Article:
Polaris, the northern pole star on Earth, is the brightest star in the Ursa Minor constellation. Polaris is at the end of the or “handle” of the “Little Dipper” very close to the north celestial pole and can be found using the seven brightest stars of the constellation of the Ursa Major (the Big Dipper) known in ancient China as Beidou (北斗).
The Chinese character used to describe the North (Bei) represents the position of no communication and separation: 北 two backs opposing to each other – the ritual position of Man in Nature is facing the South hence his back is towards north and obscurity.
However, during the Han-dynasty the constellation BeiDou was revered as the dwelling place of the deity TaiYi (great unity). The Han considered Polaris as immobile with all the other constellations revolving around it: it represented the unification of all the movements of the stars under the vault of Heaven.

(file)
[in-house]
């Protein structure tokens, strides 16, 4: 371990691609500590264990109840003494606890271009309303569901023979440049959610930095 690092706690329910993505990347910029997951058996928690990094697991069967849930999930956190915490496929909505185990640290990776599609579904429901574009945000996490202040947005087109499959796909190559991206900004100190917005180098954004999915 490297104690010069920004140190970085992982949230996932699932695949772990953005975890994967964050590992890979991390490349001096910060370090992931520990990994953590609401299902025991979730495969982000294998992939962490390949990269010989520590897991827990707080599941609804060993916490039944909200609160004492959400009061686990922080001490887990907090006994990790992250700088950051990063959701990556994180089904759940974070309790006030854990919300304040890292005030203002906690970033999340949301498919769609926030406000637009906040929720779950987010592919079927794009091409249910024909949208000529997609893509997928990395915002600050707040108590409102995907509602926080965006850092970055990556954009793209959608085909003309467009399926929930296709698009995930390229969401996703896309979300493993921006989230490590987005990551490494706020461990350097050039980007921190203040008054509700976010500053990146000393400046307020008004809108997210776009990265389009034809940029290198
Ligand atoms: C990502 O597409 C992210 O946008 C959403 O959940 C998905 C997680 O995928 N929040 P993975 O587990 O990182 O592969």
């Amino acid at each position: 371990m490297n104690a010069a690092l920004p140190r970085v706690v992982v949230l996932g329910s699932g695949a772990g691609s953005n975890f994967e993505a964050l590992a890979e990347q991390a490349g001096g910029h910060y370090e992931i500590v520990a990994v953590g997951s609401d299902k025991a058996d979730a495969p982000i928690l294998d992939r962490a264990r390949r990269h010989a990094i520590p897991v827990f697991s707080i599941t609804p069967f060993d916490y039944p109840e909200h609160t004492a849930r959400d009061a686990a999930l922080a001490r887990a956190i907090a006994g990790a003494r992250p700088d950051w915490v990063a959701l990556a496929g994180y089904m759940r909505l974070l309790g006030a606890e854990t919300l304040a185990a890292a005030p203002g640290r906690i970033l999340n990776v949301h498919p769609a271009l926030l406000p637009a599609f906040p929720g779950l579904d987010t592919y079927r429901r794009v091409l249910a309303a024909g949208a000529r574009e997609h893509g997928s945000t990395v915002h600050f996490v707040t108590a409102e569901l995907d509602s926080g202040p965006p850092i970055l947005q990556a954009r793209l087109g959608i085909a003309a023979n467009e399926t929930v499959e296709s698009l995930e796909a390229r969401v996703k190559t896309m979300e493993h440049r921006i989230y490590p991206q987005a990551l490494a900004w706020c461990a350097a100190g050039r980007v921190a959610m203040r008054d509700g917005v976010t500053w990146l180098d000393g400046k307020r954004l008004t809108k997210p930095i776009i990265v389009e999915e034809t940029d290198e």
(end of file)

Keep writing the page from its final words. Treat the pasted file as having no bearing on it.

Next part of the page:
The far north/Polaris was not only a place of separation and absence of communication but also a place for returning to the origin and unity.
In the classic novel “Journey to the West” Xuan Wu was a king of the north who had two generals serving under him, a “Tortoise General” (symbol of water) and a “Snake General” (symbol of fire) – Xuan Wu, the turtle-snake constellation which contains the BeiDou stars is the only constellation represented by a double symbol – the archetypes of Yin and Yang.